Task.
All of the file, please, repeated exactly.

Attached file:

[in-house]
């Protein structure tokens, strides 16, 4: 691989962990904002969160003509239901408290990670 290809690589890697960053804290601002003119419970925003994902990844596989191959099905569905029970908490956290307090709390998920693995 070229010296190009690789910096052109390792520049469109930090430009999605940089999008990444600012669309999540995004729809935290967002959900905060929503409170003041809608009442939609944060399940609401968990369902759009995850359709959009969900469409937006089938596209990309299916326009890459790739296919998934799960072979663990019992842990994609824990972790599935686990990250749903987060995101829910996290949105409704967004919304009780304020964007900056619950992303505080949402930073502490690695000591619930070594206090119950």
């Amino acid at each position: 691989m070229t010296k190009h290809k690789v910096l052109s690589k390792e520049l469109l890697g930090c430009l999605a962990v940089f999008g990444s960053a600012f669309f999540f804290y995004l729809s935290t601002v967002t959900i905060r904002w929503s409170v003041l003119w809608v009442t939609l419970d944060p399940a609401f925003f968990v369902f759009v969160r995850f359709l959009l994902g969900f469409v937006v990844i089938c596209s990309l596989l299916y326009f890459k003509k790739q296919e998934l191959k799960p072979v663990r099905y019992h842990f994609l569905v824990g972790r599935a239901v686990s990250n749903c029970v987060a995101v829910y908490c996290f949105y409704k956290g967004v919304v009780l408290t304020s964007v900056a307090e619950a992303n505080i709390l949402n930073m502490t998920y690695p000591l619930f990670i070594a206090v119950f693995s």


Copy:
[in-house]
């Protein structure tokens, strides 16, 4: 691989962990904002969160003509239901408290990670 290809690589890697960053804290601002003119419970925003994902990844596989191959099905569905029970908490956290307090709390998920693995 070229010296190009690789910096052109390792520049469109930090430009999605940089999008990444600012669309999540995004729809935290967002959900905060929503409170003041809608009442939609944060399940609401968990369902759009995850359709959009969900469409937006089938596209990309299916326009890459790739296919998934799960072979663990019992842990994609824990972790599935686990990250749903987060995101829910996290949105409704967004919304009780304020964007900056619950992303505080949402930073502490690695000591619930070594206090119950």
């Amino acid at each position: 691989m070229t010296k190009h290809k690789v910096l052109s690589k390792e520049l469109l890697g930090c430009l999605a962990v940089f999008g990444s960053a600012f669309f999540f804290y995004l729809s935290t601002v967002t959900i905060r904002w929503s409170v003041l003119w809608v009442t939609l419970d944060p399940a609401f925003f968990v369902f759009v969160r995850f359709l959009l994902g969900f469409v937006v990844i089938c596209s990309l596989l299916y326009f890459k003509k790739q296919e998934l191959k799960p072979v663990r099905y019992h842990f994609l569905v824990g972790r599935a239901v686990s990250n749903c029970v987060a995101v829910y908490c996290f949105y409704k956290g967004v919304v009780l408290t304020s964007v900056a307090e619950a992303n505080i709390l949402n930073m502490t998920y690695p000591l619930f990670i070594a206090v119950f693995s």